The Daily Cat: Nutrition Now
By June Jackson for The Daily Cat
While carbohydrates are not essential to a cat’s diet, they serve as necessary binders in virtually all pet foods. They can also help your feline maintain more even energy throughout the day. Recent studies suggest that certain carbs are better for your cat than others. Here are some of the better ones that you might find mentioned in lists of pet food ingredients:
- Corn Most of the corn in cat food is cornmeal, which results when corn kernels are finely ground to break up the outside covering of each kernel. They are then cooked at high temperatures to increase digestibility. Some manufacturers also use corn grits. This is a portion of the ground corn that contains little or none of the bran fiber or germ, which is a small protein portion at the end of kernels.
- Grain Sorghum Also called milo, grain sorghum is a type of cereal that is cracked, finely ground, and cooked before it is added to cat foods. It is usually found in dry varieties.
- Rice Flour One preferable method that manufacturers use when preparing rice for cat food is to select small kernels of white rice that have been separated from the larger kernels of milled rice. These kernels are then ground and cooked at high temperatures for easier digestibility.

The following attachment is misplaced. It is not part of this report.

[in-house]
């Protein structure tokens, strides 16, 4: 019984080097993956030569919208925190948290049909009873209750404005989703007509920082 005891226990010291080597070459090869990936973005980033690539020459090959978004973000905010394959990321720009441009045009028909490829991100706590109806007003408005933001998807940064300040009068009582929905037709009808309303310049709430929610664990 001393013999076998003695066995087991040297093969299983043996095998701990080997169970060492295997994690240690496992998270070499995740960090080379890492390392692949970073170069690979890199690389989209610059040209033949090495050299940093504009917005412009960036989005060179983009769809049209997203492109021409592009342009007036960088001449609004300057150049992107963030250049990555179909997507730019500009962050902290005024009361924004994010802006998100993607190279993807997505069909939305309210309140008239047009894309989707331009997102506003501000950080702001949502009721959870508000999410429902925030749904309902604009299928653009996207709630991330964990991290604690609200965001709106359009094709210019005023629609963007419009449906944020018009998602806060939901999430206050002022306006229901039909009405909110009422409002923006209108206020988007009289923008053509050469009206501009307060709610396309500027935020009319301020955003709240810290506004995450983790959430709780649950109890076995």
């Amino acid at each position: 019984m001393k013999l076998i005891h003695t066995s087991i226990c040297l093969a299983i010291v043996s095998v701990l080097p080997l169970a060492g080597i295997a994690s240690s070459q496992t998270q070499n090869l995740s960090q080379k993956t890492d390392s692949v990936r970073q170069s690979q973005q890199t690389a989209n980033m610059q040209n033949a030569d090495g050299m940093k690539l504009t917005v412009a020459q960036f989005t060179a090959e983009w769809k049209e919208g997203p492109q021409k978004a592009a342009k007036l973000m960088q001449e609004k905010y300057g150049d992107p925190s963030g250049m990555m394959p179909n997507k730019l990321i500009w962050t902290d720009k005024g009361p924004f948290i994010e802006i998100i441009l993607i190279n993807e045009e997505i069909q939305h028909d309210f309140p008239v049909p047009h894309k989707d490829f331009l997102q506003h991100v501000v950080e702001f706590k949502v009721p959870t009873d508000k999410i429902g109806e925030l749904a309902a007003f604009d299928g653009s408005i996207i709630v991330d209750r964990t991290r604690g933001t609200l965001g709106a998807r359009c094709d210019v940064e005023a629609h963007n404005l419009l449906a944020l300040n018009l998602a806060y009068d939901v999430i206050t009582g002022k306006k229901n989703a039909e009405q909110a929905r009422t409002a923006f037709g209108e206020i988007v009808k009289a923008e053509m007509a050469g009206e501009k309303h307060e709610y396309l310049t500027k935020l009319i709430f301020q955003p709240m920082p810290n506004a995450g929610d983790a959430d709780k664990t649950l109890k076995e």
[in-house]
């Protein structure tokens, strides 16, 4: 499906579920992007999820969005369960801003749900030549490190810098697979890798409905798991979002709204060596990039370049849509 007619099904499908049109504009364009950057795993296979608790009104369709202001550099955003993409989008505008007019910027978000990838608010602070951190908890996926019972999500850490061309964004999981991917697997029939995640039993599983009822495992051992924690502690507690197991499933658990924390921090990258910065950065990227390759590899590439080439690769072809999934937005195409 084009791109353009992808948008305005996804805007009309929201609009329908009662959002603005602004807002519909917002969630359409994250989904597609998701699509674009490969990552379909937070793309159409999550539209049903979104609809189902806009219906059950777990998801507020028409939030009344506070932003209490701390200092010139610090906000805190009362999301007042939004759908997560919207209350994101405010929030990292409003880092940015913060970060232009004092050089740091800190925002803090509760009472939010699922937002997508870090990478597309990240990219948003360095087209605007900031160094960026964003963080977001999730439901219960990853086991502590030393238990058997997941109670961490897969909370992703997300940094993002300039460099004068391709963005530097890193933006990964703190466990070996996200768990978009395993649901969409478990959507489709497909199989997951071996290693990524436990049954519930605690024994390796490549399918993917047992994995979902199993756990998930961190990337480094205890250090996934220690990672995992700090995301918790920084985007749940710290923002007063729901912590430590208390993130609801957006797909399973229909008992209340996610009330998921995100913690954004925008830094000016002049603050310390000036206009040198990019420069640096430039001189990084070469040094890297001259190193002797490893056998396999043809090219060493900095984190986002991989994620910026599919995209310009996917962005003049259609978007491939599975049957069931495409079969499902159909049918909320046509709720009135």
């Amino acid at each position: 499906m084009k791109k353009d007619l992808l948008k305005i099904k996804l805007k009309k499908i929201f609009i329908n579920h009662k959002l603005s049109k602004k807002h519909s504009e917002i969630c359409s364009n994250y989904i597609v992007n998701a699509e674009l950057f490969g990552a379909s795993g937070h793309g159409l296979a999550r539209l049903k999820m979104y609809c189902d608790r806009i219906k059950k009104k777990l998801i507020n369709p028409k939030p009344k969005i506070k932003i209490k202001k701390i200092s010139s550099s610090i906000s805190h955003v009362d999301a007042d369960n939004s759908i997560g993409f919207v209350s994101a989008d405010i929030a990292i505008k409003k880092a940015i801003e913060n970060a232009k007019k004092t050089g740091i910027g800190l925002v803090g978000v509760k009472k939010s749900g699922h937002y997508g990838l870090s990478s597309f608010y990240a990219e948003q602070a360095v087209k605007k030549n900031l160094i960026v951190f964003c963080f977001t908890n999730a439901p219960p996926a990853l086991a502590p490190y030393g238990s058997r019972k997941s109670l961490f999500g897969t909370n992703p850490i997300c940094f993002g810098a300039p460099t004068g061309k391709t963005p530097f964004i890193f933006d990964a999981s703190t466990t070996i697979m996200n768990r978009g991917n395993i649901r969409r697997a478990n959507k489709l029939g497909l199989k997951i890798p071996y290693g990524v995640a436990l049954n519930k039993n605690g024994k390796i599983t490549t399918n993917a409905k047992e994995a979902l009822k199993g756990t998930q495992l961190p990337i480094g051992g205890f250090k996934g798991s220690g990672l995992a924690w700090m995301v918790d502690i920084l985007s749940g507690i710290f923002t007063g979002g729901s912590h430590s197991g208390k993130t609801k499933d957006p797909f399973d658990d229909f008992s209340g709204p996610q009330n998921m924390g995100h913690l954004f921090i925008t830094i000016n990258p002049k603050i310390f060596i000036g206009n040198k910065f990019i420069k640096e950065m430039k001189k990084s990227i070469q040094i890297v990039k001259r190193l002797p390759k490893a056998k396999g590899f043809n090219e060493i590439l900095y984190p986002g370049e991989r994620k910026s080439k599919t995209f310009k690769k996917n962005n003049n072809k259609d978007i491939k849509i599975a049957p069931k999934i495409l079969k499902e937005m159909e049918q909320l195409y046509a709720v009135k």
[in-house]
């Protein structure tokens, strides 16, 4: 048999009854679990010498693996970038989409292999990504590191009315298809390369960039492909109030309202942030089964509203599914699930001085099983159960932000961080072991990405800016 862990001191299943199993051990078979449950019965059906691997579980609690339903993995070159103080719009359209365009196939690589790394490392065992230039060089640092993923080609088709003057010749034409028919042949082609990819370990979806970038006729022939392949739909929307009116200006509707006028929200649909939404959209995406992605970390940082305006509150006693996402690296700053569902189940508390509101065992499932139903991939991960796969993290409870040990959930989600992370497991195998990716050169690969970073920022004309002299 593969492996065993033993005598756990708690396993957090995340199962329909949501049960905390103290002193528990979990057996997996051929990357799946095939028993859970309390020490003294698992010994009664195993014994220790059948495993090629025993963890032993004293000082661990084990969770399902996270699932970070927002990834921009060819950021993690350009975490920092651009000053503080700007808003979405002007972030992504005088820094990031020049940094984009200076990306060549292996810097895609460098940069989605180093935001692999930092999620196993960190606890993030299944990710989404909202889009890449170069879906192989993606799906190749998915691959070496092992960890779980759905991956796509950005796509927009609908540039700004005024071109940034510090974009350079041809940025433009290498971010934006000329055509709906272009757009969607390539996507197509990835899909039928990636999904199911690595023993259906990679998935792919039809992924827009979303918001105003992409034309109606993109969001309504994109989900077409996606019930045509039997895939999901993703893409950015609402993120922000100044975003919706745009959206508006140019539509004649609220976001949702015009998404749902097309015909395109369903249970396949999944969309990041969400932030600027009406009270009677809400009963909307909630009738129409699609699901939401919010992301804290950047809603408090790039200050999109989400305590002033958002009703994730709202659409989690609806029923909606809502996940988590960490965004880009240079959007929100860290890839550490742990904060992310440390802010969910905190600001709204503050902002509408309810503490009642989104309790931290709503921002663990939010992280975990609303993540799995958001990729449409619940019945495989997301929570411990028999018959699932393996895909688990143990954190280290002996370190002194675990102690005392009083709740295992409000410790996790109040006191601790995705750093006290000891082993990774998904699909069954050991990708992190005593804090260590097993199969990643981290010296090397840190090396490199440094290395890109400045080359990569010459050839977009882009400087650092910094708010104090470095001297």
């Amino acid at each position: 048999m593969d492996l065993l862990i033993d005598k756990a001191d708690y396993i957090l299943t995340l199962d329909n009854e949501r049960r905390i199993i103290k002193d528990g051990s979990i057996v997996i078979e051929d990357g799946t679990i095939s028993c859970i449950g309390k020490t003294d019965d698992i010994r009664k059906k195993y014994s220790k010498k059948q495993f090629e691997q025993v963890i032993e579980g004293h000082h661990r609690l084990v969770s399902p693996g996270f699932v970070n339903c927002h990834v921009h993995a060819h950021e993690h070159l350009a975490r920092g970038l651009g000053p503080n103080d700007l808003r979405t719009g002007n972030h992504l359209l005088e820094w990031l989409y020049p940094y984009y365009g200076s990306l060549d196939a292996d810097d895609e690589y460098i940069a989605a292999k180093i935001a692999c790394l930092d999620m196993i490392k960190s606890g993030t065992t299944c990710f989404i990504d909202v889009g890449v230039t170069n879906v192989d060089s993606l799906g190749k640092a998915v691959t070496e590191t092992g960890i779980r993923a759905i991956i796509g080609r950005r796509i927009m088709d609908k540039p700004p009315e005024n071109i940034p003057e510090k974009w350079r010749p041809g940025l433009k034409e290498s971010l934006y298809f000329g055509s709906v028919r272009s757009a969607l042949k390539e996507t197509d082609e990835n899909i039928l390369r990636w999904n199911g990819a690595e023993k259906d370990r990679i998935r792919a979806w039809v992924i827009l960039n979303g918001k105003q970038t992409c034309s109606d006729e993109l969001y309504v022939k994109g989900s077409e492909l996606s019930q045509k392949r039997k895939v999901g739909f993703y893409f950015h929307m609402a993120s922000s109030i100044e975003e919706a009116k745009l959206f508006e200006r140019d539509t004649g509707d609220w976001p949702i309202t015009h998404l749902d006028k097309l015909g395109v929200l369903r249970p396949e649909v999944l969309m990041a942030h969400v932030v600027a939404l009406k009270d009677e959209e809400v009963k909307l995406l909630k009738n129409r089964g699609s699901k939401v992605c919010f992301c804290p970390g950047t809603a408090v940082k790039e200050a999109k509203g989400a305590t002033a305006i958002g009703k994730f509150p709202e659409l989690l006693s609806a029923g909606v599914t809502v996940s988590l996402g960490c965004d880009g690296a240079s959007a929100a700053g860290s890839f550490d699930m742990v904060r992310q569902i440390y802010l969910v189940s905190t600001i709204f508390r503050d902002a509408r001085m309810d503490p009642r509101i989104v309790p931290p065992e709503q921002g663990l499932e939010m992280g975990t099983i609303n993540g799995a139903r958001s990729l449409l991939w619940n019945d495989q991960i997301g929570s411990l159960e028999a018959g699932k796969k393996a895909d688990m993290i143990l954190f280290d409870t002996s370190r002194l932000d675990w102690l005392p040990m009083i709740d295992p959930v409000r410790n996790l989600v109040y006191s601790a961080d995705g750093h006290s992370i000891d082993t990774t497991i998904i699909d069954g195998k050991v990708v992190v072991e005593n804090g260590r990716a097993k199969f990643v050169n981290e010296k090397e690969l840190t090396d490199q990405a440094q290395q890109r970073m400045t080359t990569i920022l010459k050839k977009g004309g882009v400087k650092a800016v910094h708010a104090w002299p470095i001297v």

- Wheat Although a small percentage of cats suffer from wheat allergies, most have no problem with it. Wheat is another high-quality carbohydrate source that is found in certain dry cat foods.
Avoid Energy Swings
Most of us have experienced sugar or carb highs after eating a super sugary dessert or a fast-food meal. The boost of energy can be not only uncomfortable, but unhealthy, and can lead to an energy drop that matches the high. Your cat can experience similar highs and lows, too.
To avoid the energy pendulum swings, look for carb combinations, such as grain sorghum mixed with corn. These combos are designed to stabilize blood sugar levels after meals. Such carefully chosen carbohydrate mixtures tend to break down slowly and evenly. This will provide your cat with a more stable level of energy.
June Jackson is a freelance writer and writes often about pets. Her work can be seen in magazines and newspapers nationwide.